Accelerated AI


Clearing roadblocks to AI-enabled cybersecurity: the President’s 2021 Cybersecurity Order and AI Innovation

By Eric Dull, Joe Nehila, Catherine Yin, and Christian Lloyd

AI or bust—how the ever-advancing cyberthreats of tomorrow are pushing the government to innovate.

A path to cybersecurity innovation in government

The US government faces a rapid expansion of cybersecurity threats, in terms of both scale and complexity. In fiscal year 2020, US government agencies recorded more than 30,000 cyber incidents, an 8% increase from 2019.1 Several specific cybersecurity intrusions reinforce the seriousness of this challenge. The December 2020 SolarWinds hack2 led to network breaches at several US government agencies, and the log4j vulnerability discovered in December 2021 may already have been exploited hundreds of thousands of times.3

Because of this growing problem, demand for cybersecurity professionals has increased and will likely remain elevated. According to the US Bureau of Labor Statistics, the number of employed information security analysts will grow 33% over the next decade, roughly four times faster than the labor market as a whole.4 With such high demand, US government agencies may struggle to fill positions, increasing the burden on already overworked cybersecurity professionals.

Due to ever-evolving, sophisticated cyberattacks orchestrated by nonstate and rogue state threat actors, and a widening gap between the demand for and supply of information security analysts, the need for cybersecurity innovation within the federal government is immediate and ongoing.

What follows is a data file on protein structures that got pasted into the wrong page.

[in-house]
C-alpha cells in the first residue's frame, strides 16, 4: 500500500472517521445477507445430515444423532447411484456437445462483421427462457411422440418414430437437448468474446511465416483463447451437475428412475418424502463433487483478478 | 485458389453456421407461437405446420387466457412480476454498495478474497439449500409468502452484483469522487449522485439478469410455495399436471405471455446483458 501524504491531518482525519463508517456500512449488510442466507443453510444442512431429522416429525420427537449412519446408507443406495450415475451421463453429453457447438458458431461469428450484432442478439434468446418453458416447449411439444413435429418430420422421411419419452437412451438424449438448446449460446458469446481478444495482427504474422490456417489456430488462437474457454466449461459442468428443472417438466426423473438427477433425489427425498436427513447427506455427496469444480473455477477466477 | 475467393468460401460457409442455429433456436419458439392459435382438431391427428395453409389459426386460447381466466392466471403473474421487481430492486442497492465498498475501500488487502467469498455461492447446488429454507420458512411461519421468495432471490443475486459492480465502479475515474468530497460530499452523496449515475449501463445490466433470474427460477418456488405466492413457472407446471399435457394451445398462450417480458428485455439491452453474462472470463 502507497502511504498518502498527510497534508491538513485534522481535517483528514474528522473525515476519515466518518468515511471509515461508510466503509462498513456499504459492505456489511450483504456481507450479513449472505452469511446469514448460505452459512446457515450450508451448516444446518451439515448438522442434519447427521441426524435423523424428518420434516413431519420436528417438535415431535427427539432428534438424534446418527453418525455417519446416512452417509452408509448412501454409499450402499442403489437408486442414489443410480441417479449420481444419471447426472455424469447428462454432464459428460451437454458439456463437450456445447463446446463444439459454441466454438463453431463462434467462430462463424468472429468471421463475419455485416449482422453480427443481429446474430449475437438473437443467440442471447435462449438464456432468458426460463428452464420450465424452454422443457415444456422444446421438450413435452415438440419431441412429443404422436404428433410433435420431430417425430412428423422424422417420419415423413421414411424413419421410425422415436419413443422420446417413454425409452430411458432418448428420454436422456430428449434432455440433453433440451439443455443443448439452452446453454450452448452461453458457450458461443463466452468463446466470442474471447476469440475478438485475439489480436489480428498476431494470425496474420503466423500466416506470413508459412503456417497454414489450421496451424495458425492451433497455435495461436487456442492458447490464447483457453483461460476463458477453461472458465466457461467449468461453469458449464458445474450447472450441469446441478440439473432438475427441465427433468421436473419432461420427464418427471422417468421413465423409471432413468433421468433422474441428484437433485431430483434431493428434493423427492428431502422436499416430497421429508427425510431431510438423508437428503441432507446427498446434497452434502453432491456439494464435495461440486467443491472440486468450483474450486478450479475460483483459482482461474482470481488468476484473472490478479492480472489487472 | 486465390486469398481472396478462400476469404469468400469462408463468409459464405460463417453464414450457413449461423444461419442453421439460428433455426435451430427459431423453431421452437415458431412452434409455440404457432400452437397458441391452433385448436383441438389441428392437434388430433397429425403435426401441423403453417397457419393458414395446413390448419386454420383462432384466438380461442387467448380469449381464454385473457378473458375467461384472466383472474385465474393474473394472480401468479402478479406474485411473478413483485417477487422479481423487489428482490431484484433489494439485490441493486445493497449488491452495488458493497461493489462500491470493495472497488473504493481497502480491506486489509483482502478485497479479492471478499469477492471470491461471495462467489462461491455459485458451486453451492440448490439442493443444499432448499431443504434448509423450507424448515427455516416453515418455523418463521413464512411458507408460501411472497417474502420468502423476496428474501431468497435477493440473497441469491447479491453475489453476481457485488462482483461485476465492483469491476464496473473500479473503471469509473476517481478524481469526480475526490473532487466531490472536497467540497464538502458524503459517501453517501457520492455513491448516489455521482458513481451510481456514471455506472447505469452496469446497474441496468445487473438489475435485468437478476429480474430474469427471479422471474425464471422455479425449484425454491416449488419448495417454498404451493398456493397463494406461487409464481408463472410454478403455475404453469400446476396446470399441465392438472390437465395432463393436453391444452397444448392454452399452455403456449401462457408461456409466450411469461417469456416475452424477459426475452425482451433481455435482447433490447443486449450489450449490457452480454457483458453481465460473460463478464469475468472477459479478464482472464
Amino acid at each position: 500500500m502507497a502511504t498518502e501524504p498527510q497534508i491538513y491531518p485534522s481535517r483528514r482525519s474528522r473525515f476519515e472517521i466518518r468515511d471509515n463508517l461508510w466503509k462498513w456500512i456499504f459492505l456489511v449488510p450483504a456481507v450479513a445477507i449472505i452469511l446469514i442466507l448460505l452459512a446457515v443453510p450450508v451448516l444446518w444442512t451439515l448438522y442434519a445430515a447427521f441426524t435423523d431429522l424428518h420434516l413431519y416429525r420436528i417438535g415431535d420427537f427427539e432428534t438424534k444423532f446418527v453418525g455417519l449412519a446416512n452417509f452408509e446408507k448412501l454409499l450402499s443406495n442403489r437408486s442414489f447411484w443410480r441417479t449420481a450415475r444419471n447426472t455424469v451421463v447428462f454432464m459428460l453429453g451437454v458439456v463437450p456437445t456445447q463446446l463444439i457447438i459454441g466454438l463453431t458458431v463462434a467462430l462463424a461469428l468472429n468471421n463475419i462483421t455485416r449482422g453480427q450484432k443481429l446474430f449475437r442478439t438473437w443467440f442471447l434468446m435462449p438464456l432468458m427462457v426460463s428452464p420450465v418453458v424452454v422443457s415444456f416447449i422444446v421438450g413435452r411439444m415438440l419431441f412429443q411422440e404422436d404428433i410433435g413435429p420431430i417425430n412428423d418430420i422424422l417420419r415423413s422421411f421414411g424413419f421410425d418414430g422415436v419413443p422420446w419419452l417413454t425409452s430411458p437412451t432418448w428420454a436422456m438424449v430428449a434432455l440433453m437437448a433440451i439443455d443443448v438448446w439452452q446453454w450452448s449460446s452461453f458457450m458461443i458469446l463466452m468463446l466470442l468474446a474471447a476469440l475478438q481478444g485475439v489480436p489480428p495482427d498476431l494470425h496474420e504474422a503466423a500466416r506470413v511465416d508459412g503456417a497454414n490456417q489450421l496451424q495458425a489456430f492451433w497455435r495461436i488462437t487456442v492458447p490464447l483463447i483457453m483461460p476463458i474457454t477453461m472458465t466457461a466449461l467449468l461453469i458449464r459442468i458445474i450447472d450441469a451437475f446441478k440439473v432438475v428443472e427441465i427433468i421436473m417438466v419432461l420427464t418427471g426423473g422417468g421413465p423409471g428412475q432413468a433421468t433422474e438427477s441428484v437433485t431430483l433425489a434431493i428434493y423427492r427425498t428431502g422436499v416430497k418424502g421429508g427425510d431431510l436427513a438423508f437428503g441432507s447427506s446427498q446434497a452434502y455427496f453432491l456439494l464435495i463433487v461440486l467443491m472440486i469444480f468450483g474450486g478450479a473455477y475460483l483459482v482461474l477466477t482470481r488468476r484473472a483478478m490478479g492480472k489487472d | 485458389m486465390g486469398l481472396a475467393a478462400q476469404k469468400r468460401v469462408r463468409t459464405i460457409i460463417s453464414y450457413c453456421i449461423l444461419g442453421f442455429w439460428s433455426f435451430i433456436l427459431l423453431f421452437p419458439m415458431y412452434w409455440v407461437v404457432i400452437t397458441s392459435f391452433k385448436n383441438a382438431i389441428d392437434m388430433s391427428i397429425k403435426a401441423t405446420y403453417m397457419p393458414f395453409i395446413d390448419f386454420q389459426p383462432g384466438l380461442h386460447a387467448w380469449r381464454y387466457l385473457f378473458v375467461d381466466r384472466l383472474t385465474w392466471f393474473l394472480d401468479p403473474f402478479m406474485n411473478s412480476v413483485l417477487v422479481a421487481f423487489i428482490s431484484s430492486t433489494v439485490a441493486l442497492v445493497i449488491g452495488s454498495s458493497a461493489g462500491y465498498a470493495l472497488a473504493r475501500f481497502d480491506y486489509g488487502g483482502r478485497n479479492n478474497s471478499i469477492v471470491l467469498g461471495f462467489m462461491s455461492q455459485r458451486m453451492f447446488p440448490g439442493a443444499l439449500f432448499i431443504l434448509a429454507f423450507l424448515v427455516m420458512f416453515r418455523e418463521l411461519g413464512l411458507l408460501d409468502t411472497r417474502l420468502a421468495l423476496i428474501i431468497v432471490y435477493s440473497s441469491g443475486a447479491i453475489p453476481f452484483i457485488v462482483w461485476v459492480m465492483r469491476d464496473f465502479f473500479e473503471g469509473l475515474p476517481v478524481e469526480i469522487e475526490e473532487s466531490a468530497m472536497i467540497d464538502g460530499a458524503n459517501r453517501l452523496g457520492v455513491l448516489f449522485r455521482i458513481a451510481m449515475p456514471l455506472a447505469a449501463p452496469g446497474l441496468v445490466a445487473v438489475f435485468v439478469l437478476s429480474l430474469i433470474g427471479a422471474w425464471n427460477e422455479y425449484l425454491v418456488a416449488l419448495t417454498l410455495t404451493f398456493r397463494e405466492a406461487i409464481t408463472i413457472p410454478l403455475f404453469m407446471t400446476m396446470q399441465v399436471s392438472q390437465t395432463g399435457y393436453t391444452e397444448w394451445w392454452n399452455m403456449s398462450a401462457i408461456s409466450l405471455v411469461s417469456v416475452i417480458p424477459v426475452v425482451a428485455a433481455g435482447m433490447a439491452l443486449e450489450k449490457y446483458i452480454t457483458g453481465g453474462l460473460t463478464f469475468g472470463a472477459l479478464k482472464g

Artificial intelligence (AI) is critical in achieving this innovation. However, before government agencies can begin to fully leverage AI in cybersecurity, three constraints should be addressed. Until now, AI deployment for cybersecurity in the federal government has been stymied by inadequate data access, cumbersome on-premises infrastructure requirements, and limited workforce capabilities. Fortunately, the White House’s May 2021 Executive Order 14028 (EO14028), “Improving the Nation’s Cybersecurity,” may help address these constraints, enabling a new age of cybersecurity in the federal government. 

Although the cybersecurity EO does not explicitly outline or require AI’s future deployment within federal agencies, its requirements do open a path forward. Section 3, “Modernizing Federal Government Cybersecurity,” paves the way for agencies to overcome current roadblocks and broaden AI’s deployment in the cybersecurity domain. Specifically, Section 3(a) calls for: 

  • Centralizing and streamlining data access
  • Accelerating movement to secure cloud services
  • Investing in personnel (and technology) to meet modernization goals 

Once agencies adapt to the parameters outlined in the Executive Order, their cybersecurity programs can be poised to facilitate the deployment of AI-enabled workflows. Removing hurdles and harnessing AI can help improve the underlying infrastructure, allowing mission cybersecurity workforces to be more efficient, reduce burnout, and pivot agencies’ cybersecurity postures from reactive to proactive. 


1. The White House, Federal Information Security Modernization Act of 2014 Annual Report to Congress: Fiscal Year 2020, 2020.

2. Lily Hay Newman, “A year after the SolarWinds hack, supply chain threats still loom,” Wired, December 8, 2021.

3. Danny Palmer, “Log4j flaw: Attackers are making thousands of attempts to exploit this severe vulnerability,” ZDNet, December 13, 2021.

4. Bureau of Labor Statistics, US Department of Labor, Information Security Analysts, Occupational Outlook Handbook, last modified April 18, 2022.

Get in touch

Eric Dull
Advisory Managing Director
Deloitte & Touche LLP 

+1 571 882 7436

Joe Nehila
Advisory Manager
Deloitte & Touche LLP 

+1 904 665 1480


Catherine Yin
Advisory Manager
Deloitte & Touche LLP 

+1 571 882 8988

Christian Lloyd
Advisory Senior Consultant
Deloitte & Touche LLP 

+1 256 801 3532



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